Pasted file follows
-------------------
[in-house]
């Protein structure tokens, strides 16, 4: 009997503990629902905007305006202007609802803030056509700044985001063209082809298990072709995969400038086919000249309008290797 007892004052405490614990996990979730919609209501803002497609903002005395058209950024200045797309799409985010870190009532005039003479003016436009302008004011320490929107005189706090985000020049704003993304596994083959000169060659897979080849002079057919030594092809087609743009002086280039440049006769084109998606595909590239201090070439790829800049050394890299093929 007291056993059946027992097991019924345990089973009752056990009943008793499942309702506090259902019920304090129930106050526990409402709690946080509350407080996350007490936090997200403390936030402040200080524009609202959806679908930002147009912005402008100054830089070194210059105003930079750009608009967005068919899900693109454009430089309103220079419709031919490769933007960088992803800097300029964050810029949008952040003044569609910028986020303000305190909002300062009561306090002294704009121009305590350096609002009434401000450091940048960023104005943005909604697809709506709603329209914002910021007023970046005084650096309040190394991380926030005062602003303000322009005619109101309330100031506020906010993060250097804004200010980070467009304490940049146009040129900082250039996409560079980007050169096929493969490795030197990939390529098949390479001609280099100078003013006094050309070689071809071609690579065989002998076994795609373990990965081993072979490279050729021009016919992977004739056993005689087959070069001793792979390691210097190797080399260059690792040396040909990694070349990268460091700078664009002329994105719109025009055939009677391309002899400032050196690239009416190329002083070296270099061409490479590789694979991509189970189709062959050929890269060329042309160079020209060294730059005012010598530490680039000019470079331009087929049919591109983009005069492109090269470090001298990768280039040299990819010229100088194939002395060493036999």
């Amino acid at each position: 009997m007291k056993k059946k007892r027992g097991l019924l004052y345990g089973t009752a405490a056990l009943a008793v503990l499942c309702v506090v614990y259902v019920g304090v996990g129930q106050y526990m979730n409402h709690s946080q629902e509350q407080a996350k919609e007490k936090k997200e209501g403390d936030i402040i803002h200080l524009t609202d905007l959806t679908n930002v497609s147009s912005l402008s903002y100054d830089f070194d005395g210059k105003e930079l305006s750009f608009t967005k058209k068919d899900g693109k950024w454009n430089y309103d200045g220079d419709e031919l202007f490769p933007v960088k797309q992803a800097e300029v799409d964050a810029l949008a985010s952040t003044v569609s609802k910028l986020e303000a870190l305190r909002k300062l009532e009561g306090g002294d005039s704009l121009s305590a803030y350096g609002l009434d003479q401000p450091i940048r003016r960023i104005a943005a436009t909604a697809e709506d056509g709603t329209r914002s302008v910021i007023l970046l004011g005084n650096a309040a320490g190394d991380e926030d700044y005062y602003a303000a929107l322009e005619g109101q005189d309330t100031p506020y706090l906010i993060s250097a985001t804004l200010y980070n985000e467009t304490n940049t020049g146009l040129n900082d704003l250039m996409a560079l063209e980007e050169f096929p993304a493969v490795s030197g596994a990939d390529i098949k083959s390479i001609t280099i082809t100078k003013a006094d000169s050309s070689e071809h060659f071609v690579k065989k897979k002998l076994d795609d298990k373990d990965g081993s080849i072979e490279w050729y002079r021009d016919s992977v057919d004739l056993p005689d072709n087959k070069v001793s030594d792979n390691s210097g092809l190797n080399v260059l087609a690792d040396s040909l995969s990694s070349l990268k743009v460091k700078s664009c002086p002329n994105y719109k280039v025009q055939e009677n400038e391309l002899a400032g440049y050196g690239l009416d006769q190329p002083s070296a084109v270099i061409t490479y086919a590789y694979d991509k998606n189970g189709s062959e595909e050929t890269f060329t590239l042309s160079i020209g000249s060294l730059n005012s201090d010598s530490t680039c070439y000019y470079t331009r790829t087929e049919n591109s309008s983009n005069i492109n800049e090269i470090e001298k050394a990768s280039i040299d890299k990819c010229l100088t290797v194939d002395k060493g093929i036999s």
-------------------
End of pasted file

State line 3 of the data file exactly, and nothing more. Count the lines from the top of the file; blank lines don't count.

């Amino acid at each position: 009997m007291k056993k059946k007892r027992g097991l019924l004052y345990g089973t009752a405490a056990l009943a008793v503990l499942c309702v506090v614990y259902v019920g304090v996990g129930q106050y526990m979730n409402h709690s946080q629902e509350q407080a996350k919609e007490k936090k997200e209501g403390d936030i402040i803002h200080l524009t609202d905007l959806t679908n930002v497609s147009s912005l402008s903002y100054d830089f070194d005395g210059k105003e930079l305006s750009f608009t967005k058209k068919d899900g693109k950024w454009n430089y309103d200045g220079d419709e031919l202007f490769p933007v960088k797309q992803a800097e300029v799409d964050a810029l949008a985010s952040t003044v569609s609802k910028l986020e303000a870190l305190r909002k300062l009532e009561g306090g002294d005039s704009l121009s305590a803030y350096g609002l009434d003479q401000p450091i940048r003016r960023i104005a943005a436009t909604a697809e709506d056509g709603t329209r914002s302008v910021i007023l970046l004011g005084n650096a309040a320490g190394d991380e926030d700044y005062y602003a303000a929107l322009e005619g109101q005189d309330t100031p506020y706090l906010i993060s250097a985001t804004l200010y980070n985000e467009t304490n940049t020049g146009l040129n900082d704003l250039m996409a560079l063209e980007e050169f096929p993304a493969v490795s030197g596994a990939d390529i098949k083959s390479i001609t280099i082809t100078k003013a006094d000169s050309s070689e071809h060659f071609v690579k065989k897979k002998l076994d795609d298990k373990d990965g081993s080849i072979e490279w050729y002079r021009d016919s992977v057919d004739l056993p005689d072709n087959k070069v001793s030594d792979n390691s210097g092809l190797n080399v260059l087609a690792d040396s040909l995969s990694s070349l990268k743009v460091k700078s664009c002086p002329n994105y719109k280039v025009q055939e009677n400038e391309l002899a400032g440049y050196g690239l009416d006769q190329p002083s070296a084109v270099i061409t490479y086919a590789y694979d991509k998606n189970g189709s062959e595909e050929t890269f060329t590239l042309s160079i020209g000249s060294l730059n005012s201090d010598s530490t680039c070439y000019y470079t331009r790829t087929e049919n591109s309008s983009n005069i492109n800049e090269i470090e001298k050394a990768s280039i040299d890299k990819c010229l100088t290797v194939d002395k060493g093929i036999s």